Networx's gravity field

Companies with niche services seek opportunities at the fringes of the huge telecom awards

Scott Gregory, director at CXtec's government business unit, sees the company's hardware skills as its opening to Networx.

James Rajotte/WPN

The recent award of the Networx contracts came as good news to the prime contractors and some of their team members, but there are other companies hoping to score new business as well. Agencies will be moving their services from expiring contracts to the new ones, and telecommunications is in the forefront of agency planning and thinking. The iron may be hot for some companies.

The shape of the opportunities depends on the type of company contemplating the market. CXtec, a Syracuse, N.Y., reseller that specializes in used equipment, thinks it might be able to buy some of the hardware that agencies will jettison as they upgrade. Telecom expense management firms believe agencies will be especially attuned to network costs.

Market observers, however, warn that the opportunities may not be as plentiful for companies that are not already on the prime contractors' teams.

AT&T Inc., Verizon Communications Inc. and Qwest Communications International Inc. won spots on both Networx Universal and Networx Enterprise. Sprint Nextel and Level 3 Communications LLC earned a place on Enterprise. Sprint failed in its bid for Universal, while Level 3 tried only for Enterprise.

"I think there are going to be a lot of companies who are disappointed who are coming in with things like telecom expense management," said Warren Suss, president of Suss Consulting. "Agencies' first priorities will be on figuring out their transition strategies and weathering the storm. Anything that's peripheral is going to be placed at the bottom of the pile."

"This is going to be very much on an agency-by-agency basis," said John Okay, a partner at Topside Consulting.

What makes the difference is whether an agency is looking for a like-for-like transition, where it simply takes stock of the services it now has under the General Services Administration's FTS 2001 contract and purchases equivalents through Networx, Suss said. For those agencies, the opportunities are likely to all be for the prime contractors and their close team members.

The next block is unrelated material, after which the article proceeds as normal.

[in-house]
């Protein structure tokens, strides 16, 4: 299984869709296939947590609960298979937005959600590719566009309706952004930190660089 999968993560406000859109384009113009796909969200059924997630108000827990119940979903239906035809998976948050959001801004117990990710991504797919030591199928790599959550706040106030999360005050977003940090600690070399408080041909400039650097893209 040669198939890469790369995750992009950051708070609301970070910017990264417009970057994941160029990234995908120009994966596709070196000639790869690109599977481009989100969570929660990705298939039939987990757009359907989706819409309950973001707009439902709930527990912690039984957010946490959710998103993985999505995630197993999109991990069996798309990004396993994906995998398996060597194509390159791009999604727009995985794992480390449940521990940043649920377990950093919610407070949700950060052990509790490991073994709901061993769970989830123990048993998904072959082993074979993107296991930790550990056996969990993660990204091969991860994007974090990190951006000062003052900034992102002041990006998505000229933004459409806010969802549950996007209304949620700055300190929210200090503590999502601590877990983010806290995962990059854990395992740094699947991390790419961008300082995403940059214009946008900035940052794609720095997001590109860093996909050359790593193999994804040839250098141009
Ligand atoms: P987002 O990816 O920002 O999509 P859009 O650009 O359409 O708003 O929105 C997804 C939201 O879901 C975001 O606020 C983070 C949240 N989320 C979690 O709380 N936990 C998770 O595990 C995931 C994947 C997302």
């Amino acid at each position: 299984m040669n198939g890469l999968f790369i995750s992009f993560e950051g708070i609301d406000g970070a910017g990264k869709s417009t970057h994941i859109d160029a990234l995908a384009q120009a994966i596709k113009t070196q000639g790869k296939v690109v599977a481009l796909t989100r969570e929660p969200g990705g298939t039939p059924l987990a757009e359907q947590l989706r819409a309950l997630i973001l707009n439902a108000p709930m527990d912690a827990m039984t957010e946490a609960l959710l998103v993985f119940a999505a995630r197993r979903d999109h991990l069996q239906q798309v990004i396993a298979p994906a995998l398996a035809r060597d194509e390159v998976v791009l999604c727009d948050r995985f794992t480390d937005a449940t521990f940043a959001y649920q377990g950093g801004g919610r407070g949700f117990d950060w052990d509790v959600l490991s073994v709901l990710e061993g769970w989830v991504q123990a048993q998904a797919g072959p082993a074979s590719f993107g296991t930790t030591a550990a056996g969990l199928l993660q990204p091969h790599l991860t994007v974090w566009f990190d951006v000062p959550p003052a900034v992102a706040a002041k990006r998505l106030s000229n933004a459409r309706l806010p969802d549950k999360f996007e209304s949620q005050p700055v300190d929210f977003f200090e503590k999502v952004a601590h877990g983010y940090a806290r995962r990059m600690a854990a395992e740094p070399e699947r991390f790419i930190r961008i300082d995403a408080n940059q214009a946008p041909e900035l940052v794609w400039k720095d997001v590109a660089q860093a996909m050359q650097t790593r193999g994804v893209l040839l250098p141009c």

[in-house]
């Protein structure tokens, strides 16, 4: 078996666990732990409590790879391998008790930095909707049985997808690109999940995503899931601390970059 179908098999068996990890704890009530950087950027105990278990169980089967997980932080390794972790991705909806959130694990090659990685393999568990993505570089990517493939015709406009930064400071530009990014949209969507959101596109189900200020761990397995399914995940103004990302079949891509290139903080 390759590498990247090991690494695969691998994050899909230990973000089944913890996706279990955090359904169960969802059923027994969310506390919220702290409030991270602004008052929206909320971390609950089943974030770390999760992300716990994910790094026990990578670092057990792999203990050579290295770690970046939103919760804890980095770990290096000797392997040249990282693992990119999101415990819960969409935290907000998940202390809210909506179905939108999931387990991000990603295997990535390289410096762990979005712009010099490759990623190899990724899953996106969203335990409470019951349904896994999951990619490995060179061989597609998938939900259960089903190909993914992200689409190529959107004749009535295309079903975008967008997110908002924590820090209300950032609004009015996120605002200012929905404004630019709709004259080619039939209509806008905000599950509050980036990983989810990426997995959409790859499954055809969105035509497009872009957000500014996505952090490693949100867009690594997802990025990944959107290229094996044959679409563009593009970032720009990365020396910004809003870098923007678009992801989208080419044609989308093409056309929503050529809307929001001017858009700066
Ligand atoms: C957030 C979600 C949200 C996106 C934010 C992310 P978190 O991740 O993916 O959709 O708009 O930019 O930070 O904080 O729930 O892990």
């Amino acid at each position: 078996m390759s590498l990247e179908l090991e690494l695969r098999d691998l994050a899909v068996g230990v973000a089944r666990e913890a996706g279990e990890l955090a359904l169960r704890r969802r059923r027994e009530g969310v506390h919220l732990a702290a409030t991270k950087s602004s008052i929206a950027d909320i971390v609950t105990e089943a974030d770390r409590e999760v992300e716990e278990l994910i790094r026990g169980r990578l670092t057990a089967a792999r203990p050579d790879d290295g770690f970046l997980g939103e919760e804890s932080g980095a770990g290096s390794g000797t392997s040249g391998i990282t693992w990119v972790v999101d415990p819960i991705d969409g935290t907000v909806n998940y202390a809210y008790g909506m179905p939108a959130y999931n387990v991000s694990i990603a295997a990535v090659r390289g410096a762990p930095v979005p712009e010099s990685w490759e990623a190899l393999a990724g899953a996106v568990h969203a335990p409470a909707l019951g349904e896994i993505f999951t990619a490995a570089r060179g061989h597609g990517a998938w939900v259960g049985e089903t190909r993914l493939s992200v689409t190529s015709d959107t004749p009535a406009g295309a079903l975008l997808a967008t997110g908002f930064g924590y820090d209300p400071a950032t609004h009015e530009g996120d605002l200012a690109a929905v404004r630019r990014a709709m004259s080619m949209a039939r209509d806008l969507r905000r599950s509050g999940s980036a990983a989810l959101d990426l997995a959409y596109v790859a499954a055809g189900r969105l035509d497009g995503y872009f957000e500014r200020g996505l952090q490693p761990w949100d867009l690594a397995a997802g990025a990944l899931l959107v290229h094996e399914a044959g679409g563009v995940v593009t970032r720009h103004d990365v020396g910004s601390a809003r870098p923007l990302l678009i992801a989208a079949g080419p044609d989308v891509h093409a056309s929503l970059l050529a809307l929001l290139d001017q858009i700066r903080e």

Agencies using the transition period to make significant changes, however, may need services they can't get directly through the contract, he said. For example, agencies can't purchase most equipment through Networx, he said. The contract offers lease-for-purchase plans, but if an agency has funds to spend and wants to buy hardware rather than paying a monthly fee to lease, it would most likely go directly to an equipment provider.

"When you come down to the hardware level, that's where we play extremely well," said Scott Gregory, director of CXtec's government business unit. However, he noted that many agencies will want the newest equipment for the transition, and his firm's equal2new brand of guaranteed used equipment might not fit. The program is designed more for organizations trying to resist upgrades and stay with older technologies.

GTSI Corp. is part of AT&T Inc.'s Networx team, and Jim Leto, GTSI's president and chief executive officer, said the company stands ready to provide hardware. AT&T has a place on both the expansive Networx Universal and the more narrowly focused Enterprise.

"We're more excited about Enterprise than Universal," Leto said. "Universal is a global contract, and we're not a global company. Enterprise deals with the federal agencies' need to integrate [information technology] with telecom. I look at the Enterprise award as the IT-intensive part of Networx."

Leto added that GTSI can provide the same products and services through Universal as well.

TnT Expense Management LLC of Sandy Hook, Conn., one of dozens of telecom expense management firms in the government arena, said the chaos inherent in making the transition will make expense management an attractive service.

"The key opportunity for us is that whenever you're making any significant changes within a large organization, it causes all types of billing issues, billing errors, coordination problems," said Michael Bodetti, TnT's president and CEO. "It causes all kinds of issues that have to be addressed. If they're not addressed, it winds up costing you more money."

Telecom expense management companies such as TnT typically audit telecom expenditures, make sure the billed costs match the contracted costs and that the organization is not paying for services it isn't getting.

However, Okay said the prime time for these companies might already have passed. "In preparing for the Networx transition, every agency should have scoped out their current inventory and know what products they're buying," he said.

After the transition period ends, new opportunities may emerge, he added.

"Even though there's some talk about transformation in the scope of the contracts, some agencies may fall back to more of a like-for-like posture just to get the job done. After a couple of years when the smoke clears and they can catch their breaths, that's when agencies may be able to say, 'Here's some places where we can optimize,' " he said. "I think four or five years into the contract there's still going to be some opportunities."

Associate Editor Michael Hardy can be reached at mhardy@1105govinfo.com.

About the Author

Technology journalist Michael Hardy is a former FCW editor.

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